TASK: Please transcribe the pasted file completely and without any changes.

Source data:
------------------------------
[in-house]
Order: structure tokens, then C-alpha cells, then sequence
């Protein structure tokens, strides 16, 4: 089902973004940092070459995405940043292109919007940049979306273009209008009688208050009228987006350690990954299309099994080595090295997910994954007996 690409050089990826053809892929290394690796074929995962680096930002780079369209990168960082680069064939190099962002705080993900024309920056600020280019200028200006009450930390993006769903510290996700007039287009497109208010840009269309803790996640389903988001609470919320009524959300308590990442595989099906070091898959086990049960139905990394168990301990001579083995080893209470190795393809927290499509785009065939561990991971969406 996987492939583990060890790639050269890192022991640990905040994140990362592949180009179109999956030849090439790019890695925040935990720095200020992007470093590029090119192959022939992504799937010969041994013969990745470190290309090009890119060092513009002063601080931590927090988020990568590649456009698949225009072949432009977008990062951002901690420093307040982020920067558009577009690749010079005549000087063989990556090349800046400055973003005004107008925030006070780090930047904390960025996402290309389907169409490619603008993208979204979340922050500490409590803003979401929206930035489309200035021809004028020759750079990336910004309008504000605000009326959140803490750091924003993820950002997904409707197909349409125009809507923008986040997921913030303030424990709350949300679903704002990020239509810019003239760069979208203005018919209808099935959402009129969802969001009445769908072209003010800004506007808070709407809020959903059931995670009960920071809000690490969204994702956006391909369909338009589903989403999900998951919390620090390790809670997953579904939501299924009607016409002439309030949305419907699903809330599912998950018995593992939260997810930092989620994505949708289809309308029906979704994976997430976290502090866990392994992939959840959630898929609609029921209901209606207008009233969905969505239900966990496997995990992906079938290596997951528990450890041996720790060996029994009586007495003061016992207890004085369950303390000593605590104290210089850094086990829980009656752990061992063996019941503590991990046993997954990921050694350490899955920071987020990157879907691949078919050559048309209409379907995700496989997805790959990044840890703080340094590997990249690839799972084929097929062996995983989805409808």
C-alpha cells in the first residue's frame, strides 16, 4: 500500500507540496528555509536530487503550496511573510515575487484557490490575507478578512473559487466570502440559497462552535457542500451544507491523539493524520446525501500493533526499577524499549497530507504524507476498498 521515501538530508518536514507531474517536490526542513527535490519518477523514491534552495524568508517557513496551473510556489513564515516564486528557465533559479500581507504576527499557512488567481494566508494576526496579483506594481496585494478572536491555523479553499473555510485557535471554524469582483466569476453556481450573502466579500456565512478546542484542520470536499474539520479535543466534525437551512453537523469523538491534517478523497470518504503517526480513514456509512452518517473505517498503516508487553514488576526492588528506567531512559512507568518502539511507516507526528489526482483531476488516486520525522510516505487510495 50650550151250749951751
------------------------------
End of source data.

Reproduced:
[in-house]
Order: structure tokens, then C-alpha cells, then sequence
């Protein structure tokens, strides 16, 4: 089902973004940092070459995405940043292109919007940049979306273009209008009688208050009228987006350690990954299309099994080595090295997910994954007996 690409050089990826053809892929290394690796074929995962680096930002780079369209990168960082680069064939190099962002705080993900024309920056600020280019200028200006009450930390993006769903510290996700007039287009497109208010840009269309803790996640389903988001609470919320009524959300308590990442595989099906070091898959086990049960139905990394168990301990001579083995080893209470190795393809927290499509785009065939561990991971969406 996987492939583990060890790639050269890192022991640990905040994140990362592949180009179109999956030849090439790019890695925040935990720095200020992007470093590029090119192959022939992504799937010969041994013969990745470190290309090009890119060092513009002063601080931590927090988020990568590649456009698949225009072949432009977008990062951002901690420093307040982020920067558009577009690749010079005549000087063989990556090349800046400055973003005004107008925030006070780090930047904390960025996402290309389907169409490619603008993208979204979340922050500490409590803003979401929206930035489309200035021809004028020759750079990336910004309008504000605000009326959140803490750091924003993820950002997904409707197909349409125009809507923008986040997921913030303030424990709350949300679903704002990020239509810019003239760069979208203005018919209808099935959402009129969802969001009445769908072209003010800004506007808070709407809020959903059931995670009960920071809000690490969204994702956006391909369909338009589903989403999900998951919390620090390790809670997953579904939501299924009607016409002439309030949305419907699903809330599912998950018995593992939260997810930092989620994505949708289809309308029906979704994976997430976290502090866990392994992939959840959630898929609609029921209901209606207008009233969905969505239900966990496997995990992906079938290596997951528990450890041996720790060996029994009586007495003061016992207890004085369950303390000593605590104290210089850094086990829980009656752990061992063996019941503590991990046993997954990921050694350490899955920071987020990157879907691949078919050559048309209409379907995700496989997805790959990044840890703080340094590997990249690839799972084929097929062996995983989805409808």
C-alpha cells in the first residue's frame, strides 16, 4: 500500500507540496528555509536530487503550496511573510515575487484557490490575507478578512473559487466570502440559497462552535457542500451544507491523539493524520446525501500493533526499577524499549497530507504524507476498498 521515501538530508518536514507531474517536490526542513527535490519518477523514491534552495524568508517557513496551473510556489513564515516564486528557465533559479500581507504576527499557512488567481494566508494576526496579483506594481496585494478572536491555523479553499473555510485557535471554524469582483466569476453556481450573502466579500456565512478546542484542520470536499474539520479535543466534525437551512453537523469523538491534517478523497470518504503517526480513514456509512452518517473505517498503516508487553514488576526492588528506567531512559512507568518502539511507516507526528489526482483531476488516486520525522510516505487510495 50650550151250749951751